Abu Ghraib abuse against international law: ICRC
Updated: 2006-02-16 20:30
The International Committee of the Red Cross (ICRC) said
on Thursday the latest images of abuse of Iraqi prisoners at Abu Ghraib prison
showed clear violations of international humanitarian law.
A TV frame grab shows an image made available
by Australia's Special Broadcasting Service (SBS) on February 15, 2006, of
what the broadcaster says is a detainee being abused in Iraq's Abu Ghraib
prison taken in 2003. [Reuters]
However, the Swiss-based body, whose confidential reports have previously
accused the U.S. military of using tactics "tantamount to torture" on inmates at
the Baghdad jail, declined to say whether it would raise the issue again with
An Australian television station broadcast what it said were previously
unpublished images of abuse of Iraqi prisoners at the facility, fuelling Arab
anger against the United States.
"We are shocked and dismayed at the mistreatment and abuse displayed in these
images," ICRC spokeswoman Dorothea Krimitsas told Reuters in Geneva.
"The type of treatment in these images -- video or photos -- very clearly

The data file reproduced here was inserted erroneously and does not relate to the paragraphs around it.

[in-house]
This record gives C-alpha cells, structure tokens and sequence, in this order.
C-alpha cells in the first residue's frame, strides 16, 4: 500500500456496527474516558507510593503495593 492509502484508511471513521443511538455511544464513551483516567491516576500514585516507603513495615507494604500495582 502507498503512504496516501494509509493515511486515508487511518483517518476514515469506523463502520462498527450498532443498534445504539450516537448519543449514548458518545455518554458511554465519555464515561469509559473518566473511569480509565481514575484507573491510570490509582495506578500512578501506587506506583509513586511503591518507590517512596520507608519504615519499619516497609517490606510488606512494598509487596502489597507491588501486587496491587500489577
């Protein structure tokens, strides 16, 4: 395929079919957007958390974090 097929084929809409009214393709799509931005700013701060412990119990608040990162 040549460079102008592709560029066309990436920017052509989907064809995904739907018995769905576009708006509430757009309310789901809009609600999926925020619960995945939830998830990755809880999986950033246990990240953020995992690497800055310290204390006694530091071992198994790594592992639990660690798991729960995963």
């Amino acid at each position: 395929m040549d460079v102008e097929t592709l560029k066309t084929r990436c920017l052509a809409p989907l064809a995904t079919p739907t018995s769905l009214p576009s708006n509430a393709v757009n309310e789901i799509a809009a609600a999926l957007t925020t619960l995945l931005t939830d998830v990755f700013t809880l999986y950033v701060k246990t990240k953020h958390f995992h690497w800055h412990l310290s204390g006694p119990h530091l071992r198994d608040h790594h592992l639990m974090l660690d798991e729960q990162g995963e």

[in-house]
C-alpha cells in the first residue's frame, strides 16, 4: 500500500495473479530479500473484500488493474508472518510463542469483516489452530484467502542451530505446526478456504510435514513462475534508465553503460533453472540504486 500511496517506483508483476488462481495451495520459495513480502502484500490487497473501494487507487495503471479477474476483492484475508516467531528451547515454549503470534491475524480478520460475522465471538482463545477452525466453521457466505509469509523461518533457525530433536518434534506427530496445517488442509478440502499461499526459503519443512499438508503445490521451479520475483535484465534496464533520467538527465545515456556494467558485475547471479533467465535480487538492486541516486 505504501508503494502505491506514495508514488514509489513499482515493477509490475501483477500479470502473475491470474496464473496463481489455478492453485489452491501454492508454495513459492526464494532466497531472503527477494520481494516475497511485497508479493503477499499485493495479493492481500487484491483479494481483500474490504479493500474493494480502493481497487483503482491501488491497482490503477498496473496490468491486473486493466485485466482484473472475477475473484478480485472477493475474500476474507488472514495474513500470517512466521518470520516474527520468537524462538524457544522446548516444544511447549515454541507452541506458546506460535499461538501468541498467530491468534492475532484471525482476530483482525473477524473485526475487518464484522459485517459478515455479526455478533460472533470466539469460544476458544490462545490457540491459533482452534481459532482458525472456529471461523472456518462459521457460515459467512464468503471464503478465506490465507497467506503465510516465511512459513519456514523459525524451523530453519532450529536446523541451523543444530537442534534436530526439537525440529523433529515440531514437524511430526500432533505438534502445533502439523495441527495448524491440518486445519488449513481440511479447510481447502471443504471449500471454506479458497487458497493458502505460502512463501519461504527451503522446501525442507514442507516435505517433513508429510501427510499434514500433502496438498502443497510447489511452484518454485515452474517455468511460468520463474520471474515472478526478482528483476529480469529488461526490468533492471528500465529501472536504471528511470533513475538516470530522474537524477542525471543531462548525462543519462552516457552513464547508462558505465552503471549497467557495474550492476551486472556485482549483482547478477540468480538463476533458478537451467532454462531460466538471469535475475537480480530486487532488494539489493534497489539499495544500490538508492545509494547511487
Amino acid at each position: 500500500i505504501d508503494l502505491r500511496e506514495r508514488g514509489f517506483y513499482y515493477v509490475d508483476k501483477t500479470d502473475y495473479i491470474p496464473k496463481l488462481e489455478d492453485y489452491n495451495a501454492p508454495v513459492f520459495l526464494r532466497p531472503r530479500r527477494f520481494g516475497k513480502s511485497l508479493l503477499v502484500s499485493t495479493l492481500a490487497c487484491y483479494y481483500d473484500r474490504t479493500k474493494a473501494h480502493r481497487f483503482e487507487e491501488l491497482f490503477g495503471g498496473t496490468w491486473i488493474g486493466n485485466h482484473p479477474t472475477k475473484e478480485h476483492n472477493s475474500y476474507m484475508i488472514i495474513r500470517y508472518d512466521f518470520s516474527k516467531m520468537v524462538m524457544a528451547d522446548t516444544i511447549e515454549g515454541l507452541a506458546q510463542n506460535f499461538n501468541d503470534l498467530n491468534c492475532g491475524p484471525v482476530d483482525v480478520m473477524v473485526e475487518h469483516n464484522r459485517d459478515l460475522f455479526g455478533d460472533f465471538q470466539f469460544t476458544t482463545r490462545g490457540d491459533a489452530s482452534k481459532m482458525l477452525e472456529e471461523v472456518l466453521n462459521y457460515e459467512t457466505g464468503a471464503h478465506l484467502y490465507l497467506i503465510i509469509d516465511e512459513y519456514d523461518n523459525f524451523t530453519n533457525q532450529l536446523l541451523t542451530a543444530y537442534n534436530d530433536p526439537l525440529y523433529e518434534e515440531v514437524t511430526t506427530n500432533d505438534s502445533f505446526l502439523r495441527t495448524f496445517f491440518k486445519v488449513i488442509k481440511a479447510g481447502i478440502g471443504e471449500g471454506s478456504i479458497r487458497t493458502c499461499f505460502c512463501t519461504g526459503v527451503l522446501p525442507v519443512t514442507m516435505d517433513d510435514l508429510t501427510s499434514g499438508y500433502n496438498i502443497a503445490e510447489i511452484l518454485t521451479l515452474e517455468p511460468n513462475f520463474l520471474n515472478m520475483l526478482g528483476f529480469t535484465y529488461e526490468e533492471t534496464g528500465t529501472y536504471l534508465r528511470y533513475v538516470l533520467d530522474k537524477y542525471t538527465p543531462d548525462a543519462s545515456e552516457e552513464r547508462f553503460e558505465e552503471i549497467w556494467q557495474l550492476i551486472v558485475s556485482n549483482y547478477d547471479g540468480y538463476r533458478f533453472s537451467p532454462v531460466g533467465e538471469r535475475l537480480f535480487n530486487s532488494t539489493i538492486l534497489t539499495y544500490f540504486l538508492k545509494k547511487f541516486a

violates the rules of international humanitarian law which are designed to
protect people detained in the context of armed conflict," she added.
The 1949 Geneva Conventions protecting people captured in conflict -- which
the ICRC seeks to uphold -- "forbid torture as well as any cruel, inhuman, or
degrading treatment under any circumstance," according to the spokeswoman.
The current affairs program "Dateline," on Australia's Special Broadcasting
Service, said the images were recorded at the same time as the pictures of U.S.
soldiers abusing Abu Ghraib detainees which caused international outrage in
Some of the images were shown last year at trials in Fort Hood, Texas,
including that of abuse ringleader Charles Graner now serving a 10-year prison
"These images are extremely shocking to us," Krimitsas said.
The ICRC visits prisoners in 80 countries worldwide, assessing conditions of
detention and treatment of detainees. It also exchanges messages between
detainees and their families.
In a damning report on the treatment of prisoners leaked in 2004, the ICRC
spoke of U.S. mistreatment of Iraqi prisoners at Abu Ghraib, including keeping
them naked for days in darkness, that "in some cases was tantamount to torture."
ICRC officials began visits to detention centers run by U.S. and other
multinational forces in April 2003, a month after the invasion which ousted
They have been unable to go to Abu Ghraib since January 2005 due to lack of
security, Krimitsas said. "It is unfortunate."